(1) Grover Norquist calls out George Soros for going shopping in a market he didn't adequately research:
The one thing that surprised Norquist about Soros's appearance ... was the revelation that Soros had spent only twenty-seven million dollars during last year's election."That is so goofy," Norquist said."The guy is worth, what, seven billion dollars, and he tried to buy the Presidency on the cheap. He should have been in for two and a half billion dollars, for crying out loud. Twenty-seven million dollars -- that should have been ante money. What were they thinking?"
(From John Cassidy,"The Ringleader," The New Yorker August 1, 2005, 42-53, p. 50.)
Do historians pay enough attention to how much money comes from whom in Presidential elections?
(2) On an unrelated point in the same article, I'm pretty sure Tony Perkins would have prayed that every"lying tongue," not every"lion tongue," be cast down. (p. 49) But I await correction from Biblical cognoscenti among the readership.
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Glen Raphael - 8/26/2005
Assuming continued economic growth and inflation, Eventually just about everybody in the future will be worth that much. The hard part for future historians will be figuring out how people lived on less than that.
Relative to the size of the economy or what government spends, Soros is barely getting by. Titans of industry a century ago were a lot richer than he.
Glen Raphael - 8/26/2005
Steve Levitt (author of Freakonomics) claims the corellation between campaign spending and winning mostly goes the other way around: good candidates who are likely to win /anyway/ find it easy to raise lots of money, but no amount of spending can save a bad candidate.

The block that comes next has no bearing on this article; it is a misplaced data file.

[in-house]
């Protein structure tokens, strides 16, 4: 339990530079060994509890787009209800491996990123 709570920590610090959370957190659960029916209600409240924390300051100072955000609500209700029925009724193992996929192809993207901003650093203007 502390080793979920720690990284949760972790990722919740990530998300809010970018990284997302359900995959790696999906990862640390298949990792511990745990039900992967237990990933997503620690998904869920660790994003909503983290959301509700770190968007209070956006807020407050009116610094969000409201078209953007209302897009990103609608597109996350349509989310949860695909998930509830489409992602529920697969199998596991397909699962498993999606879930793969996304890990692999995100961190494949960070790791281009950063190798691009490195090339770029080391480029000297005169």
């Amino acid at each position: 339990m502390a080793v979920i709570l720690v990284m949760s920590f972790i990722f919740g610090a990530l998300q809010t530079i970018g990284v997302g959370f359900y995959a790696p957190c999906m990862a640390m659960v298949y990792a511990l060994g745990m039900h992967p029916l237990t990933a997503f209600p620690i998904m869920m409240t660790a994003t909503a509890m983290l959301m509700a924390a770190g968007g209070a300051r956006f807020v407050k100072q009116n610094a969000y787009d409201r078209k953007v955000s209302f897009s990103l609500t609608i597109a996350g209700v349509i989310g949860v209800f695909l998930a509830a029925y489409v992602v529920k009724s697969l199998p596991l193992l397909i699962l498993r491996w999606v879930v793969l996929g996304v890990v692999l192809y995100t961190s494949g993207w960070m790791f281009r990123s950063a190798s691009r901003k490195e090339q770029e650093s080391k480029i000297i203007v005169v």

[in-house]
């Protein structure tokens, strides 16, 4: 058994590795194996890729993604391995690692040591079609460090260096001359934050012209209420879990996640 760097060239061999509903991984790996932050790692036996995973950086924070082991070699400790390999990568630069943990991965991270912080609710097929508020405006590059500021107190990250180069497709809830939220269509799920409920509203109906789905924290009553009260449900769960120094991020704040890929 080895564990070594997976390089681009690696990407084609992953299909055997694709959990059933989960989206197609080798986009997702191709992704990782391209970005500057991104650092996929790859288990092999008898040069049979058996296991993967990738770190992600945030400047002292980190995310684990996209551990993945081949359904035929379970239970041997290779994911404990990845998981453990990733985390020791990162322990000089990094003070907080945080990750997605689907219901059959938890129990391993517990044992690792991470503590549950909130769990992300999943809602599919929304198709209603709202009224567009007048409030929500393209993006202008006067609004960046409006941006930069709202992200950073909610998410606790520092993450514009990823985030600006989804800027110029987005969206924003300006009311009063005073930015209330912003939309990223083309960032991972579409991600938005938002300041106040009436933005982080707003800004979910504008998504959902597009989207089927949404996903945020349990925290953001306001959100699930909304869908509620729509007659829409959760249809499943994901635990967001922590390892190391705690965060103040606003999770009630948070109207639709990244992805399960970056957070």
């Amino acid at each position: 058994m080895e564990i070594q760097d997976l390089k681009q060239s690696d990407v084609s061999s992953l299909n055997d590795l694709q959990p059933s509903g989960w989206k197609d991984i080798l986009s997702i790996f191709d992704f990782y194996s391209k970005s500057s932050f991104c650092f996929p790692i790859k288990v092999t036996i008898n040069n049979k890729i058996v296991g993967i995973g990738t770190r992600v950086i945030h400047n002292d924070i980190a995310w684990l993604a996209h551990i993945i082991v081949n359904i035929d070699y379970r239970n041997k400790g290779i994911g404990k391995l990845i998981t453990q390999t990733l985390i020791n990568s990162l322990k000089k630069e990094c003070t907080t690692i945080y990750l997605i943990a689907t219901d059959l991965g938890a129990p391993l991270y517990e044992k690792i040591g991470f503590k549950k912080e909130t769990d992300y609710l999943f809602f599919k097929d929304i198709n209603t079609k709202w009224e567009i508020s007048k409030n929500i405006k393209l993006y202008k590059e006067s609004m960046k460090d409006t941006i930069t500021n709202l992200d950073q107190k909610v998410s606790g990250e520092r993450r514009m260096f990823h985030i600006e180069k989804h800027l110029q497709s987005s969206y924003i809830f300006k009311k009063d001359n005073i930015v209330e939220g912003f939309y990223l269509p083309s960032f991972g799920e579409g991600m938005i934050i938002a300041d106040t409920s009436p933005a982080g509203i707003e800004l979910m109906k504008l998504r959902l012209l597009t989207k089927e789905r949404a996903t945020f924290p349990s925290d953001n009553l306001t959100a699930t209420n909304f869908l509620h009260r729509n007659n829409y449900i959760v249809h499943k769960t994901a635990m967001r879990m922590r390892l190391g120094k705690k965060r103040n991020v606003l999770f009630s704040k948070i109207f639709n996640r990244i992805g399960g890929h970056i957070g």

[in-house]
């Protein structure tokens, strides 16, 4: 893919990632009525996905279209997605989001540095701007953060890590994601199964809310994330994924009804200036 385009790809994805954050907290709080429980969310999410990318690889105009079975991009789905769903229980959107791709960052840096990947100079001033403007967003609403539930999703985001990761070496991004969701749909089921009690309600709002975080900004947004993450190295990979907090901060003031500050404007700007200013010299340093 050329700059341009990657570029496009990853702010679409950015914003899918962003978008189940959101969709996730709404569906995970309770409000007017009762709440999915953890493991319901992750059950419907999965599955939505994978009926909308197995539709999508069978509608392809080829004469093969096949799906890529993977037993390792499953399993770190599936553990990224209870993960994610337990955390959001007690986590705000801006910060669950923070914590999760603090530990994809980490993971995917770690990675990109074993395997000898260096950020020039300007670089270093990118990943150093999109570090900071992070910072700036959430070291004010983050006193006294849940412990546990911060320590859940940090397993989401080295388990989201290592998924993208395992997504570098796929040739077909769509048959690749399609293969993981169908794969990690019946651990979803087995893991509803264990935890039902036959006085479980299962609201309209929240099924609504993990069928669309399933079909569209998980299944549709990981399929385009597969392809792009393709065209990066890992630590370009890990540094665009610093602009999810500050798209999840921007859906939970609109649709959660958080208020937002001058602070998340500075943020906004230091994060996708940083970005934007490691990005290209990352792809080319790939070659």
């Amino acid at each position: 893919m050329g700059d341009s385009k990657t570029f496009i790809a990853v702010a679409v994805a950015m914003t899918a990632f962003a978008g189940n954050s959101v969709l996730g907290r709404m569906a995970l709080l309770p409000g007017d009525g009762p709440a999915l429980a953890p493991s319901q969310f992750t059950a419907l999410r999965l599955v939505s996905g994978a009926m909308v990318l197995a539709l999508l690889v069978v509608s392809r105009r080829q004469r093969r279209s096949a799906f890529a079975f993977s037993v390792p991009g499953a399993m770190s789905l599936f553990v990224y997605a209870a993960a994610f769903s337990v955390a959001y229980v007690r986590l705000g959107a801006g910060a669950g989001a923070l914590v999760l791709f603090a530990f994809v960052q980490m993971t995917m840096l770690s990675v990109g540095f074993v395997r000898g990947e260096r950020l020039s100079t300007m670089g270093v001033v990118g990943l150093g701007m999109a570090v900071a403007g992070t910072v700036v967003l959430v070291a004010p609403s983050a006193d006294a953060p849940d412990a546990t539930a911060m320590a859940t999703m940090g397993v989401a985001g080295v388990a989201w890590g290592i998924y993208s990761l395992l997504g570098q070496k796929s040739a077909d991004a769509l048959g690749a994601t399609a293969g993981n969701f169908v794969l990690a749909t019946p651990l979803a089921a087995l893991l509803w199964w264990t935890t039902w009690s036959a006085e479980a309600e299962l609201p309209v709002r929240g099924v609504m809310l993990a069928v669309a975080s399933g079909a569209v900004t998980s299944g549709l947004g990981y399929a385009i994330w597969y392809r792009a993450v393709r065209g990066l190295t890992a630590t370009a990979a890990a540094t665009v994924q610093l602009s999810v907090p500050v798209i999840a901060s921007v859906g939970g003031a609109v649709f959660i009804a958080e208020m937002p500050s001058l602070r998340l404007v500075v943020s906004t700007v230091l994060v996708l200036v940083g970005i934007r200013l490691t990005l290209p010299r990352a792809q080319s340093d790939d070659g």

The relevant journal article is "Using Repeat Challengers to Estimate the Effect of Campaign Spending on Election Outcomes in the U.S. House." [Journal of Political Economy, 1994, 102(4), pp. 777-98]. pdf is here.
Eric Rauchway - 8/16/2005
Ah, but the estate tax wouldn't prevent Soros accruing wealth, just passing it on after passing on.
And anyway, I'm not sure I buy that it's inherently corrupt for one man to get that rich. That he should then buy disproportionate political influence, available only to the very rich, maybe; but is that more corrupt than, say, a hundred people pooling resources to buy disproportionate political influence?
Rick Shenkman - 8/15/2005
Reading your post I couldn't help but think that future historians are not going to know what to make of a society with such corrupted values that one man was said to be worth seven or more billion dollars.
And the Republicans want to junk the Estate Tax?
Are they kidding?
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